- Well shot and well interpreted 1/26/2014 12:00:00 AM by yris2002
I went to see this movie mainly because it was shot in surroundings I know very well (the surroundings of Varese, in the north of Italy)and was more curious than interested. In the end, I had to say I saw a good movie, with a good photography but also a convincing story, based on an American novel, but fit for a movie which lies between a thriller and a social portrait, showing some evils of contemporary Italy. The splitting of the story into four chapters, seen from the point of view of three characters, plus a final chapter, may not be that original but works effectively and keeps the viewer's attention alive for almost two hours. So, considering the mediocrity of Italian contemporary cinematography, it is a good product and I also appreciated the performances of the whole cast, with Fabrizio Bentivoglio and Fabrizio Gifuni at their best. In my country the movie was criticized for pointing the finger at the north of Italy as the source of contemporary decadence: on the whole, besides its ideological orientation, I found it more entertaining than socially committed or politically sided.
- Finding the truth behind a mistake. 9/11/2014 12:00:00 AM by Reno-Rangan
Lately I have been watching lots of movies from the book adaptation and here it comes another one. This time an English language novel transformed into an Italian movie. But what I heard is that a few changes were made to bring the Italian flavor. Well, what could I say more, if you know the director you will say he's the right person to make it happen and he did excellently. Recruited the best cast and extracted best out of them.
The story of the two families narrated in the different streams when a cyclist got hit by a car on the Christmas eve. So the question has been asked, how did it happen? And who did it? The characters from two families begin to expose their role on that accident night revealing who did what. Dino, a realtor sees an opportunity to get into a big earning league so he decides to invest a large amount on it. Followed by the recession he has to face the reality of business that puts his life on a stake. Carla, the wife of a multimillionaire gives a financial support for the struggling company. Later she has to let it go when her husband's business begins to fall apart. Serena, the daughter of Dino and Massimiliano, son of Carla are the close friends. Their story follows where one of them finds their true love and another one get into sadness for some reason. When all these three episodes concludes the final chapter begins to unveil the truth with a twist.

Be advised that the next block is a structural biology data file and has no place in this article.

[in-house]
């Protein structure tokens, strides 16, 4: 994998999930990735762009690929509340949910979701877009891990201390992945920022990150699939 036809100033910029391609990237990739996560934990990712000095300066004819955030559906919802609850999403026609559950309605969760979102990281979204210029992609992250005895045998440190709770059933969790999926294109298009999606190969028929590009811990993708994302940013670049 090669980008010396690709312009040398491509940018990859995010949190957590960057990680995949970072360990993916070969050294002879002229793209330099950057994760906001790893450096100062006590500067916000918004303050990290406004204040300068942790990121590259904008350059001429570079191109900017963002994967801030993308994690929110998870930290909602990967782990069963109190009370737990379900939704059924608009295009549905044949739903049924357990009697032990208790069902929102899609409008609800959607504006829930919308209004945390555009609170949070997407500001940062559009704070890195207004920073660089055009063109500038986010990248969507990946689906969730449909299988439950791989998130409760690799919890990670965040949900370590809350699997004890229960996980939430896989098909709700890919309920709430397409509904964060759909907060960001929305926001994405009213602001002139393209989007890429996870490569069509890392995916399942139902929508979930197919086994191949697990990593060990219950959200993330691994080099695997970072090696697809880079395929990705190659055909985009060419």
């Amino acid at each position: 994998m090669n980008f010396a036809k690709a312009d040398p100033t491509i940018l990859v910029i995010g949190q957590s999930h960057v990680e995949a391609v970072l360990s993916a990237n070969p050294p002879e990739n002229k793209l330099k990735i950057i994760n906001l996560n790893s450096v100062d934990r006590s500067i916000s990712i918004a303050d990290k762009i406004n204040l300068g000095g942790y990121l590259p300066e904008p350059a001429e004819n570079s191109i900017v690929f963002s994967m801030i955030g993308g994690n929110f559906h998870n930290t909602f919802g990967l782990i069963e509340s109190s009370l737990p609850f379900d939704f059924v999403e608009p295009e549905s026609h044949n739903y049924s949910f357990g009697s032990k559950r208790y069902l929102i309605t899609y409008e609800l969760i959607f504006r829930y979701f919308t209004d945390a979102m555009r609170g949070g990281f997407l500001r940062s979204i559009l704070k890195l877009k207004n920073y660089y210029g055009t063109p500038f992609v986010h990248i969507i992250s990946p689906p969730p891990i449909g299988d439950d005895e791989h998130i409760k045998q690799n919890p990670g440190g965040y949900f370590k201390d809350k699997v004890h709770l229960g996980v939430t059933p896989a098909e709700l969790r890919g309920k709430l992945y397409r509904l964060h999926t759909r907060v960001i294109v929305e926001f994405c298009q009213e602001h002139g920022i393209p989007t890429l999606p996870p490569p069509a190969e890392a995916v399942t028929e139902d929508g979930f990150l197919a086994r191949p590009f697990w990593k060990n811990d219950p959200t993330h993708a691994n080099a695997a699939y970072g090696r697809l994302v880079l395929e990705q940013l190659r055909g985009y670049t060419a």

''I know it does not look much like you, I tend to make things uglier.''
The story was told in layers which were divided into the four chapters. The story that happened between the particular timeline was repeated again and again with another character's perspective and with different camera angles till truth reveals in the final chapter. As it's still developing the opening was confusing which was the first chapter. Without holding-up in development, it straight goes with the main intention of the theme. If you pass that then the following segments interest you to make you guess the possibilities the suspense it hold. Kind of impossible to predict because of the introduction of the related characters to the particular incident consumed by the three quarters of the film. Which mean twist comes at the latter part which was really a good one. Each character that comes in the different episodes were incredible. Like, for a moment it was unhooked from the rest and centralizes that specific story stream, but the common event holds the story all together. I liked all the main characters, but the character Serena steals the final show. The role who played it was a new face and I kind see a great career ahead of her. (God, she's kind of attractive, hope its not me the only one to say that.) This was one of the recent best neo-noir. If somebody asks, I definitely recommend it.
- Stark Depiction of the Evils of Capitalism 10/3/2014 12:00:00 AM by l_rawjalaurence
I have always been struck by the sentence in F. Scott Fitzgerald's THE GREAT GATSBY (1925) used to describe Tom and Daisy Buchanan as "destructive" in the sense that they have a lot of money, but that renders then totally indifferent to human suffering, especially that of the eponymous hero.
Through the ingenious of three interlinked stories, each depicting the same incident, Paolo Virzi's film achieved a similar effect. A man is knocked off his bicycle on Christmas Eve by someone driving an SUV; the action leading up to and including that incident over the previous six months is narrated from Dino Ossola's (Fabrizio Bentivoglio) perspective, from that of his daughter Serena (Matilde Gioli) and that of their rich acquaintance's wife Carla (Valeria Bruni Tedeschi). The story is relatively straightforward, involving Carla's husband Giovanni (Fabrizio Gifuni), her son Massimiliano (Guglielmo Pinelli), and a young man wrongfully accused of drug possession who has received psychiatric counseling (Gigio Alberti).
What we learn from the narrative is how Giovanni lives an affluent existence that renders him totally insensible to the sufferings of others. He believes that money can buy anything, even justice. We see him mostly in interior sequences, in a rich-looking house surrounded by guests. Carla believes there is more to life than simply money, but apparently cannot countermand her husband's will. Money produces servility. Massimiliano has the same indifference to others as his father; so long as he has the chance to sleep in his own bed and enjoy driving his new "beast" - the SUV involved in the accident - then his existence is fulfilled.